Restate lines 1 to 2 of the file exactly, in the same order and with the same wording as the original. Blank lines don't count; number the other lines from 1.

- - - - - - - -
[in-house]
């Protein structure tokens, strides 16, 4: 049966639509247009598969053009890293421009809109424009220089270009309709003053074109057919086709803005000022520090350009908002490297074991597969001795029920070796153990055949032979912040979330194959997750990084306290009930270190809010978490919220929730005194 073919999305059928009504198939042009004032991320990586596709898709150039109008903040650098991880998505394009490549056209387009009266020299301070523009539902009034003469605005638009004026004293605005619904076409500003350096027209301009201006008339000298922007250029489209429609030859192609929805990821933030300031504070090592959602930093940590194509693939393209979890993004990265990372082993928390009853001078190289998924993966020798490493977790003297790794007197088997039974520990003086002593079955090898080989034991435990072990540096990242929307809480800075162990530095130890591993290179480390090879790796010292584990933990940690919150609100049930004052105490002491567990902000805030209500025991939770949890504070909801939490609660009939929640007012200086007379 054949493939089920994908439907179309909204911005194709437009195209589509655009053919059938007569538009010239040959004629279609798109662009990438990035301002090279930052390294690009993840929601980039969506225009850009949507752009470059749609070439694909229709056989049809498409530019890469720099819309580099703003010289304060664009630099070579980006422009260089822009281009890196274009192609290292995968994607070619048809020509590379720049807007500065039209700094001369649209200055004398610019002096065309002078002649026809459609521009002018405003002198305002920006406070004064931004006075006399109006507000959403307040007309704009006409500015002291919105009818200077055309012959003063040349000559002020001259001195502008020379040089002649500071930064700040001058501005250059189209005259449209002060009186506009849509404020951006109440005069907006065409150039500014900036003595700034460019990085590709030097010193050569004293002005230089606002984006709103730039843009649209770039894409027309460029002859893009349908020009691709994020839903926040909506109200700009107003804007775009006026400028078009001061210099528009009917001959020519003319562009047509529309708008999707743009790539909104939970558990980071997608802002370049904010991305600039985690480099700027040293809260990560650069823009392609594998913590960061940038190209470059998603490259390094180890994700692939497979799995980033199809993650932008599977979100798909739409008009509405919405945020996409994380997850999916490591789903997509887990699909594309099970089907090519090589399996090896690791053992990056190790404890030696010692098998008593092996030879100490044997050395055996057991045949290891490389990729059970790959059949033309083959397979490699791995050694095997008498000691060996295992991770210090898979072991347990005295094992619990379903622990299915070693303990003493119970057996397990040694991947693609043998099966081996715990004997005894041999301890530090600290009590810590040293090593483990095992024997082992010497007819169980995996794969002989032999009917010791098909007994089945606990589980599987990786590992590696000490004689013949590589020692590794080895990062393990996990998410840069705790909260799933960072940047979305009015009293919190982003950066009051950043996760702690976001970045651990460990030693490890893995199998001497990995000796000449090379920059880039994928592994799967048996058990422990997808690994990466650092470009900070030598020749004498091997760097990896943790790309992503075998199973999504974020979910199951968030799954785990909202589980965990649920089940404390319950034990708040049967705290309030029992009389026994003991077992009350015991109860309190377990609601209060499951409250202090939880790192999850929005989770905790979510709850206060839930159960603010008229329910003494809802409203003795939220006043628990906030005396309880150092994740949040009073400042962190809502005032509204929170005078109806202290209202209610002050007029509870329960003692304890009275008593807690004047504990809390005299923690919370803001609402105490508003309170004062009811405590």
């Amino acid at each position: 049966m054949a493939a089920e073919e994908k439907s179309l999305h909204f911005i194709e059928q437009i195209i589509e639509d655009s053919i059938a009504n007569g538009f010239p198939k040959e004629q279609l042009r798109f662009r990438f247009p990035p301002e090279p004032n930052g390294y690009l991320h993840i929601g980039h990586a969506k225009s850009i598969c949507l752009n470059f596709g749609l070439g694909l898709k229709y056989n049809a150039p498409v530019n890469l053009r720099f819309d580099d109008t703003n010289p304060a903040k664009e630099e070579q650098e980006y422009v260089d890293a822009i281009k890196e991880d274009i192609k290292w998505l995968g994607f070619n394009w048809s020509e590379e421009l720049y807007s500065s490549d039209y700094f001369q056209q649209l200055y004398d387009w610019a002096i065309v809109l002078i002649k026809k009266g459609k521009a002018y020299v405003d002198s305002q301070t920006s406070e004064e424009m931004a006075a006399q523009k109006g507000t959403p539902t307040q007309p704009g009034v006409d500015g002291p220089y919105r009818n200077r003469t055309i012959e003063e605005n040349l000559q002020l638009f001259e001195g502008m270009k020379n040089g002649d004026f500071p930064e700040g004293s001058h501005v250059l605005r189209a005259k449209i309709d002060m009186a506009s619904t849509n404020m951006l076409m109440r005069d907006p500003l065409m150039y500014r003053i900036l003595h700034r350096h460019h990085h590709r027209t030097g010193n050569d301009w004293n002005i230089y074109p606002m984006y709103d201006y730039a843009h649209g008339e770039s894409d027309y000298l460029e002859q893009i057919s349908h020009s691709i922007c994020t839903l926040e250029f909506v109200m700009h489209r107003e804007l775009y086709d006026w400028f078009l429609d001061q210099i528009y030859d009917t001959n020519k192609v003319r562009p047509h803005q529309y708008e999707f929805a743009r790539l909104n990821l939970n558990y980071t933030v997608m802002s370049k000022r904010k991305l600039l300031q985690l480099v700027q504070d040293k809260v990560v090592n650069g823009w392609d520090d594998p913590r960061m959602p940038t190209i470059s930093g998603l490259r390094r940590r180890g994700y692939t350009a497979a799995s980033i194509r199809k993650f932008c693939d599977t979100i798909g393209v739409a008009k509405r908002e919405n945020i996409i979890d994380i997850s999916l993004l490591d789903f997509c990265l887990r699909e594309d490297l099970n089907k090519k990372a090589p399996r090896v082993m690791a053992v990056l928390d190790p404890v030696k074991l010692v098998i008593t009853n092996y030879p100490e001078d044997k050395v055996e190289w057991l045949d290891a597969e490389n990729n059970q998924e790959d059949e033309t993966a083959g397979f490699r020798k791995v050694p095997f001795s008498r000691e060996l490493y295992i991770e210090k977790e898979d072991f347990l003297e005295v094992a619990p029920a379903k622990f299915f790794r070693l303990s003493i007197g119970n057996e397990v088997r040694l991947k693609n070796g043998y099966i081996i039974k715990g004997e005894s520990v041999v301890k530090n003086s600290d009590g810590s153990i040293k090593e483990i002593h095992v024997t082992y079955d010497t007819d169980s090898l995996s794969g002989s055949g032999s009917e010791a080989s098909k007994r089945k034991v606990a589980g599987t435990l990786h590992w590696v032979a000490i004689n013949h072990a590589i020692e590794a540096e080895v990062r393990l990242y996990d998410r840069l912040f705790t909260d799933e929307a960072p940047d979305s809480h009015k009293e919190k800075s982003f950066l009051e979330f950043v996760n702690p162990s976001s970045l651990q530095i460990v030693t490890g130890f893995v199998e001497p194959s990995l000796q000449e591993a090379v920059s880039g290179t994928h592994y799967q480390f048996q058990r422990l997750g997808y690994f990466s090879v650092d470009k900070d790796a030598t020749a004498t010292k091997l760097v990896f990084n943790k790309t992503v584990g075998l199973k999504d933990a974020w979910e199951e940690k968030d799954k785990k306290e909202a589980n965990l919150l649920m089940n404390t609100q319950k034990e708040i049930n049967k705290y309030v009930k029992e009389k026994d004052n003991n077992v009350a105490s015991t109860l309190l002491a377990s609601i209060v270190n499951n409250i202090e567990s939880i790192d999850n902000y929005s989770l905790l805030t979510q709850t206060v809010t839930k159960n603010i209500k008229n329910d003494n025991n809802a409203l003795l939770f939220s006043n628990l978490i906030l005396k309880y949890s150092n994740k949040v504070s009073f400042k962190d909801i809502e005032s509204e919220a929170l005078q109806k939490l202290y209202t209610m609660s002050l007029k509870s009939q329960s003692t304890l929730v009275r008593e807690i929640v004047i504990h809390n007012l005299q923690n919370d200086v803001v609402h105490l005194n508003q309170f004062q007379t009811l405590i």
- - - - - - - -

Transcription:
[in-house]
């Protein structure tokens, strides 16, 4: 049966639509247009598969053009890293421009809109424009220089270009309709003053074109057919086709803005000022520090350009908002490297074991597969001795029920070796153990055949032979912040979330194959997750990084306290009930270190809010978490919220929730005194 073919999305059928009504198939042009004032991320990586596709898709150039109008903040650098991880998505394009490549056209387009009266020299301070523009539902009034003469605005638009004026004293605005619904076409500003350096027209301009201006008339000298922007250029489209429609030859192609929805990821933030300031504070090592959602930093940590194509693939393209979890993004990265990372082993928390009853001078190289998924993966020798490493977790003297790794007197088997039974520990003086002593079955090898080989034991435990072990540096990242929307809480800075162990530095130890591993290179480390090879790796010292584990933990940690919150609100049930004052105490002491567990902000805030209500025991939770949890504070909801939490609660009939929640007012200086007379 054949493939089920994908439907179309909204911005194709437009195209589509655009053919059938007569538009010239040959004629279609798109662009990438990035301002090279930052390294690009993840929601980039969506225009850009949507752009470059749609070439694909229709056989049809498409530019890469720099819309580099703003010289304060664009630099070579980006422009260089822009281009890196274009192609290292995968994607070619048809020509590379720049807007500065039209700094001369649209200055004398610019002096065309002078002649026809459609521009002018405003002198305002920006406070004064931004006075006399109006507000959403307040007309704009006409500015002291919105009818200077055309012959003063040349000559002020001259001195502008020379040089002649500071930064700040001058501005250059189209005259449209002060009186506009849509404020951006109440005069907006065409150039500014900036003595700034460019990085590709030097010193050569004293002005230089606002984006709103730039843009649209770039894409027309460029002859893009349908020009691709994020839903926040909506109200700009107003804007775009006026400028078009001061210099528009009917001959020519003319562009047509529309708008999707743009790539909104939970558990980071997608802002370049904010991305600039985690480099700027040293809260990560650069823009392609594998913590960061940038190209470059998603490259390094180890994700692939497979799995980033199809993650932008599977979100798909739409008009509405919405945020996409994380997850999916490591789903997509887990699909594309099970089907090519090589399996090896690791053992990056190790404890030696010692098998008593092996030879100490044997050395055996057991045949290891490389990729059970790959059949033309083959397979490699791995050694095997008498000691060996295992991770210090898979072991347990005295094992619990379903622990299915070693303990003493119970057996397990040694991947693609043998099966081996715990004997005894041999301890530090600290009590810590040293090593483990095992024997082992010497007819169980995996794969002989032999009917010791098909007994089945606990589980599987990786590992590696000490004689013949590589020692590794080895990062393990996990998410840069705790909260799933960072940047979305009015009293919190982003950066009051950043996760702690976001970045651990460990030693490890893995199998001497990995000796000449090379920059880039994928592994799967048996058990422990997808690994990466650092470009900070030598020749004498091997760097990896943790790309992503075998199973999504974020979910199951968030799954785990909202589980965990649920089940404390319950034990708040049967705290309030029992009389026994003991077992009350015991109860309190377990609601209060499951409250202090939880790192999850929005989770905790979510709850206060839930159960603010008229329910003494809802409203003795939220006043628990906030005396309880150092994740949040009073400042962190809502005032509204929170005078109806202290209202209610002050007029509870329960003692304890009275008593807690004047504990809390005299923690919370803001609402105490508003309170004062009811405590």